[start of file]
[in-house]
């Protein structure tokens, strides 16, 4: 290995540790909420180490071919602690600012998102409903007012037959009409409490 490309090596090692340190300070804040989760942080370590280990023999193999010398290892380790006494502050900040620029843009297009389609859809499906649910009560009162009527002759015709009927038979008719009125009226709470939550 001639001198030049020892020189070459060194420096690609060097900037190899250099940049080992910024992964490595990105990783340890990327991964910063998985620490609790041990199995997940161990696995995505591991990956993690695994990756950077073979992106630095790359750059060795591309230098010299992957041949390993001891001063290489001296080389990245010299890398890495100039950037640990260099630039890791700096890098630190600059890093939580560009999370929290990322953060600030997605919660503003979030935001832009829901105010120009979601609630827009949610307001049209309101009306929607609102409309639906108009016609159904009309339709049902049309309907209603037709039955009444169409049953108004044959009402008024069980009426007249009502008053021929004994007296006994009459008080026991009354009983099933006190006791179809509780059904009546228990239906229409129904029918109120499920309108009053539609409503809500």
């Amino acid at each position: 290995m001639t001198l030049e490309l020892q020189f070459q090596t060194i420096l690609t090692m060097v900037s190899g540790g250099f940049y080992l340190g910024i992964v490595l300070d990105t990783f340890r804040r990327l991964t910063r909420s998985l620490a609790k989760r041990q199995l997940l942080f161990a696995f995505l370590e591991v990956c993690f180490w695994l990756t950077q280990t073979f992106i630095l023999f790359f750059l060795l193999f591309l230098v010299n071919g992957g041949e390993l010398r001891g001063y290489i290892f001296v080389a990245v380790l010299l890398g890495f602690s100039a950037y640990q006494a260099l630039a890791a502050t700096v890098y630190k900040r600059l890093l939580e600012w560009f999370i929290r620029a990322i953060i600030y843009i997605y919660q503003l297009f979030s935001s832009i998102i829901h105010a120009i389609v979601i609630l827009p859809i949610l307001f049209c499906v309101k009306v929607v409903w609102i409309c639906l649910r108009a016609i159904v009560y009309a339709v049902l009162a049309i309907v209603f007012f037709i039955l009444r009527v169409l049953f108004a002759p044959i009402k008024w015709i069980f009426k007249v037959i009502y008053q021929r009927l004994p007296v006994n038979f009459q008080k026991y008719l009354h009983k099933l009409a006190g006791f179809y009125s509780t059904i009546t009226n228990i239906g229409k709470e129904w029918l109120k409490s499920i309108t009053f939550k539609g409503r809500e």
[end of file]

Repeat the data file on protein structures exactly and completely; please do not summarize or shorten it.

[in-house]
């Protein structure tokens, strides 16, 4: 290995540790909420180490071919602690600012998102409903007012037959009409409490 490309090596090692340190300070804040989760942080370590280990023999193999010398290892380790006494502050900040620029843009297009389609859809499906649910009560009162009527002759015709009927038979008719009125009226709470939550 001639001198030049020892020189070459060194420096690609060097900037190899250099940049080992910024992964490595990105990783340890990327991964910063998985620490609790041990199995997940161990696995995505591991990956993690695994990756950077073979992106630095790359750059060795591309230098010299992957041949390993001891001063290489001296080389990245010299890398890495100039950037640990260099630039890791700096890098630190600059890093939580560009999370929290990322953060600030997605919660503003979030935001832009829901105010120009979601609630827009949610307001049209309101009306929607609102409309639906108009016609159904009309339709049902049309309907209603037709039955009444169409049953108004044959009402008024069980009426007249009502008053021929004994007296006994009459008080026991009354009983099933006190006791179809509780059904009546228990239906229409129904029918109120499920309108009053539609409503809500």
């Amino acid at each position: 290995m001639t001198l030049e490309l020892q020189f070459q090596t060194i420096l690609t090692m060097v900037s190899g540790g250099f940049y080992l340190g910024i992964v490595l300070d990105t990783f340890r804040r990327l991964t910063r909420s998985l620490a609790k989760r041990q199995l997940l942080f161990a696995f995505l370590e591991v990956c993690f180490w695994l990756t950077q280990t073979f992106i630095l023999f790359f750059l060795l193999f591309l230098v010299n071919g992957g041949e390993l010398r001891g001063y290489i290892f001296v080389a990245v380790l010299l890398g890495f602690s100039a950037y640990q006494a260099l630039a890791a502050t700096v890098y630190k900040r600059l890093l939580e600012w560009f999370i929290r620029a990322i953060i600030y843009i997605y919660q503003l297009f979030s935001s832009i998102i829901h105010a120009i389609v979601i609630l827009p859809i949610l307001f049209c499906v309101k009306v929607v409903w609102i409309c639906l649910r108009a016609i159904v009560y009309a339709v049902l009162a049309i309907v209603f007012f037709i039955l009444r009527v169409l049953f108004a002759p044959i009402k008024w015709i069980f009426k007249v037959i009502y008053q021929r009927l004994p007296v006994n038979f009459q008080k026991y008719l009354h009983k099933l009409a006190g006791f179809y009125s509780t059904i009546t009226n228990i239906g229409k709470e129904w029918l109120k409490s499920i309108t009053f939550k539609g409503r809500e």